Evidence of Actual Confusion and Likelihood of Confusion

 1. Individual Testimony

 At trial, plaintiff offered testimony by two current Harlem Wizards' players regarding incidents that purportedly showed the existence of actual consumer confusion between the Harlem Wizards and Washington Wizards. Dwion Brown testified that while he was in Baltimore, Maryland and Washington, D.C. strangers approached him because they thought that the Harlem Wizards' shirt that he was wearing was actually a Washington Wizards' shirt. Claude Henderson testified regarding several incidents of actual confusion. First, he testified that in April 1996, four people told him that they thought he was a member of the Washington Wizards when he played at the Perry School Community Service Center fundraiser at Gonzaga High School in Washington, D.C. In July 1996, when he made an appearance at a children's camp with Terry Harris, a Harlem Wizards' player who happens to be seven feet and five inches tall, several young campers remarked to him that they did not realize that the Washington Bullets had two of the tallest players in the NBA. Henderson also testified that when he played at another community center several youngsters asked him whether the Wizards would be playing in the NBA in the coming year. Stephanie Ebron, Executive Director of the Perry School Community Service Center, an organization that hired plaintiff to perform at a fundraising event on April 29, 1996 in Washington, D.C., testified that more than twenty people who attended or expressed interest in attending the fundraiser had thought that the Washington Bullets were playing and not the Harlem Wizards. Before plaintiff performed, Ebron told Todd Davis about the confusion and he brought along questionnaires that were distributed at the game in order to document incidents of actual confusion.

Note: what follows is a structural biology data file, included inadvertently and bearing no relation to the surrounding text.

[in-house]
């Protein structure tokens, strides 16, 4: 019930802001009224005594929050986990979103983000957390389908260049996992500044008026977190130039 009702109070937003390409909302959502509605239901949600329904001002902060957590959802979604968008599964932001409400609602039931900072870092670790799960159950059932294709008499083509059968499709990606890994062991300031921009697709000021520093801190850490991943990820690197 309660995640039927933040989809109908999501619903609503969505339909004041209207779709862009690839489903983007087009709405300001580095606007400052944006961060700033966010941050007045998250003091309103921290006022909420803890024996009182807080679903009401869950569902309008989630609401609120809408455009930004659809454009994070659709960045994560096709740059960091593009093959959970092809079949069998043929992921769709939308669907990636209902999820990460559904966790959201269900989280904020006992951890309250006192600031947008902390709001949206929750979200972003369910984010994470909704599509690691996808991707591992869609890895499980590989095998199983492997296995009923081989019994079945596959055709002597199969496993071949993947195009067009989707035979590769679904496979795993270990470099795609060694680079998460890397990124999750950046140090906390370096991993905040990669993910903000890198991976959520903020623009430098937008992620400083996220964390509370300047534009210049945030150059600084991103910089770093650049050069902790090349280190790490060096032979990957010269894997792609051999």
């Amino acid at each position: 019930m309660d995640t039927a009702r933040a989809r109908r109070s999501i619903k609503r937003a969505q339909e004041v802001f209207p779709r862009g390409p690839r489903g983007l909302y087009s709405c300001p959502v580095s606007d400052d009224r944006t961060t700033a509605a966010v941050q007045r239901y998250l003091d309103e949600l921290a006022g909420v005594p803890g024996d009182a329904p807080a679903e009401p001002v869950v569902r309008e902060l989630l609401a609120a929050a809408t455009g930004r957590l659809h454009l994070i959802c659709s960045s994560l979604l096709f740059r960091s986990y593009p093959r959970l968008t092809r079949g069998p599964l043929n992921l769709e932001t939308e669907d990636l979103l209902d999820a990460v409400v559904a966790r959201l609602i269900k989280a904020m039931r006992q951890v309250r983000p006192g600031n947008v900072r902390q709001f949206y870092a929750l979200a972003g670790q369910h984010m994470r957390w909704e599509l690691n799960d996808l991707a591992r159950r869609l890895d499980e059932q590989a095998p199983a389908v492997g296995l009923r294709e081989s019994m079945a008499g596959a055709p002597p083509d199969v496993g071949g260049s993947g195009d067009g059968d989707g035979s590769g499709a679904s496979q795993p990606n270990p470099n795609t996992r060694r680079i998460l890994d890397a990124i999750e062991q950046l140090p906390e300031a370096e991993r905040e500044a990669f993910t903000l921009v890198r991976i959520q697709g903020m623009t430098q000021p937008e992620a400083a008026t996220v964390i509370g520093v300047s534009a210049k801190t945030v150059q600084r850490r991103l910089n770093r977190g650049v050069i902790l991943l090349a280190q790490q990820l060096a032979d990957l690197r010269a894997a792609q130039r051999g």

Both parties commissioned consumer surveys and presented their results at trial. Plaintiff offered results from two related surveys conducted by Dr. Michael Rappeport of RL Associates in May 1996 to support its assertion that the Washington Bullets' name change would result in the likelihood of confusion between the Harlem Wizards and the Washington Wizards. Dr. Rappeport conducted one survey in Northern New Jersey and the other in the Washington, D.C. area. Combined, the 309 respondents who participated in both studies were aged eighteen or older and had either attended a basketball event or watched a televised basketball event at least twice in the past year. The two surveys were a shirt study and a name study. The shirt study involved showing respondents a series of four shirts: (1) a red Chicago Bulls' number 23 shirt, (2) a white "Champion" shirt, (3) a blue New York Knicks' shirt and (4) a Harlem Wizards' shirt. Upon showing a respondent each shirt, the interviewer asked the respondent whether she or he had ever seen or heard of the team before. If the respondent answered affirmatively, the interviewer then asked the respondent what, if anything, she or he knew about the team.

 Six of the fifty-nine New Jersey respondents who participated in the shirt survey recognized the Harlem Wizards' shirt as the new name of the Washington Bullets. Six or seven New Jersey respondents identified the shirt as belonging to the Harlem Wizards. Out of 100 Washington D.C. respondents to the shirt survey, fifty-nine identified the Harlem Wizards' shirt as the new name of the Washington ...